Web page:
Non-Marketplace Health Insurance Premiums
In some limited situations, insurance companies sell private health plans outside the Open Enrollment Period that count as qualifying health coverage.
- These plans meet all the necessities of the health care law, cover pre-existing conditions, offer free preventive care, and not capping annual benefits. If you have one of these plans, you will not have to pay the fee that people without coverage must pay through the 2018 plan year. (Note: Beginning with the 2019 plan year (for which you will file taxes in April 2020), the charges no longer apply.)
- The Marketplace does not list or provide these health insurance plans. The only way you can enroll in health insurance coverage through the Marketplace outside Open Enrollment is if you qualify for a Special Enrollment Period.
- You can find these coverages through some insurance companies, agents, brokers, and online health insurance sellers. If you purchase a health insurance plan outside the Marketplace any time, during Open Enrollment or not, you cannot get premium tax credits or other savings based on your income.
- Insurance companies can tell you if a specific plan counts as minimum essential coverage. Every plan’s Summary of Benefits and Coverage also comprises this information.
Note: Most health plans sold outside Open Enrollment do not count as qualifying health coverage.
Qualifying Health Coverage
Qualifying health coverage is any health insurance plan that attains the Affordable Care Act requirement for coverage. If you have qualifying health coverage (or “minimum essential coverage” or “MEC”), you do not have to pay the penalty for being uninsured through the 2018 plan year.
Examples: individual plans, Marketplace plans; job-based plans; Medicare; and Medicaid & CHIP.
A complete list of qualifying health coverage:
- Job-based health insurance coverage
- Health insurance sold through the Small Business Health Insurance Program (SHOP) Marketplace
- Health Insurance Marketplace coverage
- Most individual plans purchased outside the Marketplace
- The Children’s Health Insurance Program (CHIP)
Getting Health Coverage Outside Open Enrollment
Because the 2020 Open Enrollment Period is ended, you can now enroll in or change your Marketplace plan only if you have a life event that qualifies you for a Special Enrollment Period.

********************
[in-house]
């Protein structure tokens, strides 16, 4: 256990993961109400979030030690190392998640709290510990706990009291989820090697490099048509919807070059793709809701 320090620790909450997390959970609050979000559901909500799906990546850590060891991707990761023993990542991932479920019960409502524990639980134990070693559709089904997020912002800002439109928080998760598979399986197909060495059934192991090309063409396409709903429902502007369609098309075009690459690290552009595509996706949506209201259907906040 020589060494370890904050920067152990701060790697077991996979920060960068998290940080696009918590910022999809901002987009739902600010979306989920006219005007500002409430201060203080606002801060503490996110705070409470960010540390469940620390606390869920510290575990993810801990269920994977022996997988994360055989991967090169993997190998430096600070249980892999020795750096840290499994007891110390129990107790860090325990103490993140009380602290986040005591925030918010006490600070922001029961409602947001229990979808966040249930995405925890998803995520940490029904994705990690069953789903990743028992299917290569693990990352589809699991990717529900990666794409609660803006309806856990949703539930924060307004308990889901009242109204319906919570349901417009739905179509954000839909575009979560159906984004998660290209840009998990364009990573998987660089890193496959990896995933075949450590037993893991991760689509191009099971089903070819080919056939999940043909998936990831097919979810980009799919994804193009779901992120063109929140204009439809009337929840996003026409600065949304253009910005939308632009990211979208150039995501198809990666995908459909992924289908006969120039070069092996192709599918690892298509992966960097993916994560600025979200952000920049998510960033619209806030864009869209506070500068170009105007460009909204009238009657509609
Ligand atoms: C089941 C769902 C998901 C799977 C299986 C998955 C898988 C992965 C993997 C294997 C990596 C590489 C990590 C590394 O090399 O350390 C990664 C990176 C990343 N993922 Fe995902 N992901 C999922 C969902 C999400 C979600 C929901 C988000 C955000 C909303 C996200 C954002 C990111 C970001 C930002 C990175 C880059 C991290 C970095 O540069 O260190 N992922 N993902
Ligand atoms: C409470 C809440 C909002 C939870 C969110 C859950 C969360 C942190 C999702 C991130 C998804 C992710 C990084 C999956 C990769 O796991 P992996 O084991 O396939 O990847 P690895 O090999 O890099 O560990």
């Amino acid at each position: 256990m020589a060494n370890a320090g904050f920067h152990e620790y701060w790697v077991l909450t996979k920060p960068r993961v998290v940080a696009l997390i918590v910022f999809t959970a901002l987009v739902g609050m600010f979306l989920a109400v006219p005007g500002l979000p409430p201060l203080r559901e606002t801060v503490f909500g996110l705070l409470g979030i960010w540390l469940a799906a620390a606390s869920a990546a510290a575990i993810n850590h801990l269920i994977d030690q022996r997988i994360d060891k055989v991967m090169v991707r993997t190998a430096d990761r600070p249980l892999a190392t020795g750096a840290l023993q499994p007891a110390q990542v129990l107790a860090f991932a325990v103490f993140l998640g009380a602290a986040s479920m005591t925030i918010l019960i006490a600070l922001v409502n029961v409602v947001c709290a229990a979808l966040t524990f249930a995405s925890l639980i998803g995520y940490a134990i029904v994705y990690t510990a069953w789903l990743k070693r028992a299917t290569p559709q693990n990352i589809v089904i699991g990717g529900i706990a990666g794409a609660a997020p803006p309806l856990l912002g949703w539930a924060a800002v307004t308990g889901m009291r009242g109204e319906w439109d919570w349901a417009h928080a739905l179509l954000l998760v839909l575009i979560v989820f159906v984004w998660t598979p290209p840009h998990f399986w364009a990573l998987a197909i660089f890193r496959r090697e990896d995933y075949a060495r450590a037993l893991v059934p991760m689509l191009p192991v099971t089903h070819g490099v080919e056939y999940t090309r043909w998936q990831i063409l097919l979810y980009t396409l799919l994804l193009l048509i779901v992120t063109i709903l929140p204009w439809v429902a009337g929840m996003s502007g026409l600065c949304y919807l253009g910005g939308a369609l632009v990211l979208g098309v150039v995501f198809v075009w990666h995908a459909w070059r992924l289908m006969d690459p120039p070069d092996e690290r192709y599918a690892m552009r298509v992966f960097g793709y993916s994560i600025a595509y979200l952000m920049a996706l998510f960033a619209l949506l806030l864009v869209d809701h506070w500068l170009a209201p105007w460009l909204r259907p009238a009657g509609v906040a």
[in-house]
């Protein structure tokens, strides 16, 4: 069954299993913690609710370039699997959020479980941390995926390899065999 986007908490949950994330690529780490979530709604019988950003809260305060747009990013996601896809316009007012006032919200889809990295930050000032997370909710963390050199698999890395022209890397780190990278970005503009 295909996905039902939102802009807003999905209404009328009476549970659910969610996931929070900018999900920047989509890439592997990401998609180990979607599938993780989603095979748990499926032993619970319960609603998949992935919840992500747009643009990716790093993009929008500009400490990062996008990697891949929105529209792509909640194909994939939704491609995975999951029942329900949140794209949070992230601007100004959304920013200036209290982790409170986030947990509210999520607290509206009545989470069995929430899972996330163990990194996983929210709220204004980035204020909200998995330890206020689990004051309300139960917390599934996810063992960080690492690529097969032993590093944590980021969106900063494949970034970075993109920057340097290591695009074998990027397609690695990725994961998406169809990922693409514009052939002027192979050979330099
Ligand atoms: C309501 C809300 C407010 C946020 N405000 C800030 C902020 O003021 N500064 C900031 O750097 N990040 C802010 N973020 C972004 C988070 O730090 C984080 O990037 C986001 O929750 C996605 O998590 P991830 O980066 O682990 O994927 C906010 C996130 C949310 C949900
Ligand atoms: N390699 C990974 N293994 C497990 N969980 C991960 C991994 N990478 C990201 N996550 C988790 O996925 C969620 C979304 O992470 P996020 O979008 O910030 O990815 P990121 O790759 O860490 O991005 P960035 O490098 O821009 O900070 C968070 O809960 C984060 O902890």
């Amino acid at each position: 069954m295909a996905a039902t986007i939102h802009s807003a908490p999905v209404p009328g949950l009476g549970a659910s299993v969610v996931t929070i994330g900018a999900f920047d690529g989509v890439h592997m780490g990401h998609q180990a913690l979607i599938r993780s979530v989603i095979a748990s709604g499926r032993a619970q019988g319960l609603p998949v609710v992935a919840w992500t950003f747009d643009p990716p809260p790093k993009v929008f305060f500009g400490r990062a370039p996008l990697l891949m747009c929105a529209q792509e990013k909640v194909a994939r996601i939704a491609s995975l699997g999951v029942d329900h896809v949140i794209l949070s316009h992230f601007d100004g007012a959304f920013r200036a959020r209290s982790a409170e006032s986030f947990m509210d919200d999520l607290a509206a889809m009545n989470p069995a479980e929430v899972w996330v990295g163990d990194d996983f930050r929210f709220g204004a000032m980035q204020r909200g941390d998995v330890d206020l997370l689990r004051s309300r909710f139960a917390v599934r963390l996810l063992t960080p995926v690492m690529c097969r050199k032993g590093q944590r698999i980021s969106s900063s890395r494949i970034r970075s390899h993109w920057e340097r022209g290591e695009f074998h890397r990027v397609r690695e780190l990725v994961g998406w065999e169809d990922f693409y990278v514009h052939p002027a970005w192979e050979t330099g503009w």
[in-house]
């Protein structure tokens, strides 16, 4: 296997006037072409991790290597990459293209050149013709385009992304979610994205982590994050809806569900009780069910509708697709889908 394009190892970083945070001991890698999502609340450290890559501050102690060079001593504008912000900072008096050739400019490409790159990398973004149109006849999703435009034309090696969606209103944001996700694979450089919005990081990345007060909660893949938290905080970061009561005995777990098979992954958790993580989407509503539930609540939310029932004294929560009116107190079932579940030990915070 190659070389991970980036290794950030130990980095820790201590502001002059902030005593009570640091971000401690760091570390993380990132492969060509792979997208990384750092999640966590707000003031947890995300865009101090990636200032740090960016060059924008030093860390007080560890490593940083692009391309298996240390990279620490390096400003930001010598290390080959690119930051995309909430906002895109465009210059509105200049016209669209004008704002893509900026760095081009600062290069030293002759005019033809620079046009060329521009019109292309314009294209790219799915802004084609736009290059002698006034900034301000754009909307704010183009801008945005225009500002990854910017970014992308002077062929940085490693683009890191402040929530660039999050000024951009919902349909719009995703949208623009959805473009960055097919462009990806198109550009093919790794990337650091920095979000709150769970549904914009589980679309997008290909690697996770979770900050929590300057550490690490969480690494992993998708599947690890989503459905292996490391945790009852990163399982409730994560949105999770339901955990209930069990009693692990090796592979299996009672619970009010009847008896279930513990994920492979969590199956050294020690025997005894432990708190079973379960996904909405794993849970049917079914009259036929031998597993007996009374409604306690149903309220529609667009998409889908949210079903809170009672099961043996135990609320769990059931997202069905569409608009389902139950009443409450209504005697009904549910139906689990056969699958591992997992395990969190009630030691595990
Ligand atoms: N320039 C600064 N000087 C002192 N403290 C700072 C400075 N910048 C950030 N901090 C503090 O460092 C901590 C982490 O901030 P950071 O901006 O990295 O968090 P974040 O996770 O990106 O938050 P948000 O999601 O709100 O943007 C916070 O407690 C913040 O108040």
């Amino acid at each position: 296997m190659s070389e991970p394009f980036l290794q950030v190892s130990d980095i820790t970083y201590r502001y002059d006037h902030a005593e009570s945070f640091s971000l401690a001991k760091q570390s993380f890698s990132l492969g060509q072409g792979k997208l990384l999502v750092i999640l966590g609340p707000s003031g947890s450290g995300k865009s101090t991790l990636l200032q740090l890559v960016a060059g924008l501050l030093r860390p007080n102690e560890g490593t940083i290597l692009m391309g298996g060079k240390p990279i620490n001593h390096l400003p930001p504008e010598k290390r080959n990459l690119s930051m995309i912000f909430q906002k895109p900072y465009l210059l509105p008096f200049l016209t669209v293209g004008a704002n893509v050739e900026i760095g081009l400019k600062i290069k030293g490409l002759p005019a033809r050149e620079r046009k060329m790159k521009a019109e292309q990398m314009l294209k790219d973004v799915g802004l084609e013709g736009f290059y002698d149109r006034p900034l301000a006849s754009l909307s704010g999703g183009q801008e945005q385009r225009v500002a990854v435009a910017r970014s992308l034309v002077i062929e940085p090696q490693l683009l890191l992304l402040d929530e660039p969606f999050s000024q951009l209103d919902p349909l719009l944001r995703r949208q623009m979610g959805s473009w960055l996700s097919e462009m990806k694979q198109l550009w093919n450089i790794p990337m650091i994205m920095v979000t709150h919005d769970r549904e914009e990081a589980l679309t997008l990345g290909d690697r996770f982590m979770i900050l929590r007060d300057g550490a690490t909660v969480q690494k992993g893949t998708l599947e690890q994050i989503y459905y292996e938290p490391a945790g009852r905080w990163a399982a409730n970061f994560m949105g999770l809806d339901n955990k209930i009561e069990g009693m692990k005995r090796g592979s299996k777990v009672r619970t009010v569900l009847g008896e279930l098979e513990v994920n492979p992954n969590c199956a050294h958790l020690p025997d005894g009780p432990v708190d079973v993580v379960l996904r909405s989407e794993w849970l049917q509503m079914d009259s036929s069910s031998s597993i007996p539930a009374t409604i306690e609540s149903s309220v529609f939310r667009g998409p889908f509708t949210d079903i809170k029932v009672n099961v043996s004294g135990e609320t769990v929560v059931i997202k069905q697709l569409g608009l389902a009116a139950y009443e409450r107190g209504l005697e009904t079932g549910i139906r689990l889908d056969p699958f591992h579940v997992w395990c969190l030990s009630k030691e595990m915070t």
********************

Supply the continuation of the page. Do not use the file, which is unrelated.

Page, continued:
Life Changes that Can Qualify you for a Special Enrollment Period
Changes in Household
You may be eligible for a Special Enrollment Period if you or anyone in your family in the past 60 days:
- Got married. Choose a plan by the last day of the month, and your coverage can begin the first day of the next month.
- Had a baby, adopted a kid, or placed a child for foster care. Your coverage can begin the day of the event — even if you enroll in the plan up to 60 days afterward.
- Got divorced or legitimately separated and lost health insurance. Note: Divorce or legal separation without losing coverage does not qualify you for a Special Enrollment Period.
- Died. You’ll be qualified for a Special Enrollment Period if someone on your Marketplace plan dies, and as a result, you’re no longer qualified for your current health plan.
Changes in Residence
Household moves that make you eligible for a Special Enrollment Period:
- Relocating to a new home in a new ZIP code or county
- Moving to the United States from a foreign states or the United States territory
- If you are a learner, moving to or from the place, you attend school
- If you are a seasonal worker, moving to or from the place, you both live and work
- Moving to or from a shelter or other temporary housing
Note: Moving only for medical treatment or staying somewhere for vacation does not make you eligible for a Special Enrollment Period.
Important: You must confirm you had qualifying health coverage for one or more days during the 60 days prior to your relocation. You don’t require to confirm if you’re moving from a foreign country or U.S. territory.
Resources and References: